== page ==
Kwai Hang Ng is an Associate Professor of Sociology at University of California, San Diego. His academic interests include legal discourse, China's legal system, postcolonial common laws, and social theory.
Internal Contradictions of Judicial Mediation in China
Version of Record online: 3 JUL 2013
© 2013 American Bar Foundation
Law & Social Inquiry
Volume 39, Issue 2, pages 285–312, Spring 2014
How to Cite
Ng, K. H. and He, X. (2014), Internal Contradictions of Judicial Mediation in China. Law & Social Inquiry, 39: 285–312. doi: 10.1111/lsi.12034
This research is funded by the Chiang Ching-kuo Foundation Research Grant and the UC Pacific Rim Research Grant. Xin He also acknowledges the financial support from a GRF grant from the Hong Kong government. Special thanks go to the Chinese judges who helped arrange our fieldwork investigations and those who kindly agreed to be interviewed. We are also grateful for the comments of the anonymous reviewers of Law & Social Inquiry.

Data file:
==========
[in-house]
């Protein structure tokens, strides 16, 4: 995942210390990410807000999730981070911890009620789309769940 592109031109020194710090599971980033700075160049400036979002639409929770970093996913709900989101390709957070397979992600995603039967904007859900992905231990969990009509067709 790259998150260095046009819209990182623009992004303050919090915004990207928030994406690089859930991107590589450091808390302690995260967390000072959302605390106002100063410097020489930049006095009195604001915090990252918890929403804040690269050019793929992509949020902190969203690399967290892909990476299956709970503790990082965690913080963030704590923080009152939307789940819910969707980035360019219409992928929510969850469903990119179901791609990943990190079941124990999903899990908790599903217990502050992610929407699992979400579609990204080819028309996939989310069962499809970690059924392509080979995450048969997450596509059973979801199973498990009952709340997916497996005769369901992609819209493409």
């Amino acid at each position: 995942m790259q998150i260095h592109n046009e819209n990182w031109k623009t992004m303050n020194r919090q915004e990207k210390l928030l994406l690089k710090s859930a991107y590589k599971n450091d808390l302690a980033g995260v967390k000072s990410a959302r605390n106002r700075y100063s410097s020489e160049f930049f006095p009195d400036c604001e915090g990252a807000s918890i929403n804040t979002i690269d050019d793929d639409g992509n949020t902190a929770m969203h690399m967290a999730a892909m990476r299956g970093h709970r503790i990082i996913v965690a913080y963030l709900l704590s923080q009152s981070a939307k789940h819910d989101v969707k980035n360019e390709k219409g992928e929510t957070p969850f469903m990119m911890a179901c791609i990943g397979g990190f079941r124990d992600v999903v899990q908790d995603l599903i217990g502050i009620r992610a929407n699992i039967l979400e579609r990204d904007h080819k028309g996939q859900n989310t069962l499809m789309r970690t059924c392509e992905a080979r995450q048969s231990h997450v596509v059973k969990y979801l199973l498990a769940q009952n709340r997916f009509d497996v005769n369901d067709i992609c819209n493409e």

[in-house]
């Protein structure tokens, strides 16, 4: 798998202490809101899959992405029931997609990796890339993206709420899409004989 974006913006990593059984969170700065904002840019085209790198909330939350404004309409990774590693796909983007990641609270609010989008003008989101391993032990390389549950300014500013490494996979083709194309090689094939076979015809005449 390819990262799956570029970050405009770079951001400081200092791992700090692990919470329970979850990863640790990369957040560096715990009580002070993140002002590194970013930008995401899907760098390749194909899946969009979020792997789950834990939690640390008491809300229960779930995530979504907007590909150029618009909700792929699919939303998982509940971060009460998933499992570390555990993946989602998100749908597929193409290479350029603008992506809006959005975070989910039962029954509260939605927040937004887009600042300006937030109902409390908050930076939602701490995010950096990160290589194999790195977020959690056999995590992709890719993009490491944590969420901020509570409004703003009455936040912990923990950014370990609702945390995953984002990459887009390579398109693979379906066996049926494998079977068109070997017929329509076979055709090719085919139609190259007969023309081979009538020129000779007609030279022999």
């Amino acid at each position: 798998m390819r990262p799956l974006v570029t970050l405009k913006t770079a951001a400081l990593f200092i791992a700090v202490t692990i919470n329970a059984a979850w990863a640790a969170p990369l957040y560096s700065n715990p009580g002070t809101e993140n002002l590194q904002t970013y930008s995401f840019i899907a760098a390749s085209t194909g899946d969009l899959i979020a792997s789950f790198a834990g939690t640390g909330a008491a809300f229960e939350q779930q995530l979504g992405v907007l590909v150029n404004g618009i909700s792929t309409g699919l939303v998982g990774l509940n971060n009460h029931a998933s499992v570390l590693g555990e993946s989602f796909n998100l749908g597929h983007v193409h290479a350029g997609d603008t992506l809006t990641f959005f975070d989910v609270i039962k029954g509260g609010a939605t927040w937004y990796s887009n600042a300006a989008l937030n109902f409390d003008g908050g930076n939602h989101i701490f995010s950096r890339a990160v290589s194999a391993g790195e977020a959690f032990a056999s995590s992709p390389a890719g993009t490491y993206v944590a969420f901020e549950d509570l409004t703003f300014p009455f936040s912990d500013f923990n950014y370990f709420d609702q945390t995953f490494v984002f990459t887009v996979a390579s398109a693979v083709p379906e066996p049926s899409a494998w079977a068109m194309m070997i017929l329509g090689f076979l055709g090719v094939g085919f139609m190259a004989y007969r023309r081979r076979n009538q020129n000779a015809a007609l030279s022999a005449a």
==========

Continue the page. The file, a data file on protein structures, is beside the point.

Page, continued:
- Issue online: 7 MAY 2014
- Version of Record online: 3 JUL 2013
- Chiang Ching-kuo Foundation Research Grant
- UC Pacific Rim Research Grant
- Hong Kong government
Judicial mediation in China represents an extreme case of integration between adjudication and mediation. Based on ethnographic work and extensive interviews, this article studies how judicial mediation actually works in China. It finds that the incorporation of mediation as part of the official trial process creates a set of internal contradictions. In addition to the role conflict inherent in a judge's acting also as a mediator, adjudication and mediation stages are organized by different principles. When the rather rigid format of adjudication is carried over to in-trial mediation, it curtails the flexible, nonlegalistic approach that mediation is meant to promote. Challenged authority, an uncontrolled process, narrowed issues, and weakened norms all make a settled outcome difficult to achieve. In comparison with judicial mediation in other jurisdictions, this case study from China has important theoretical implications for understanding the limits of informal justice.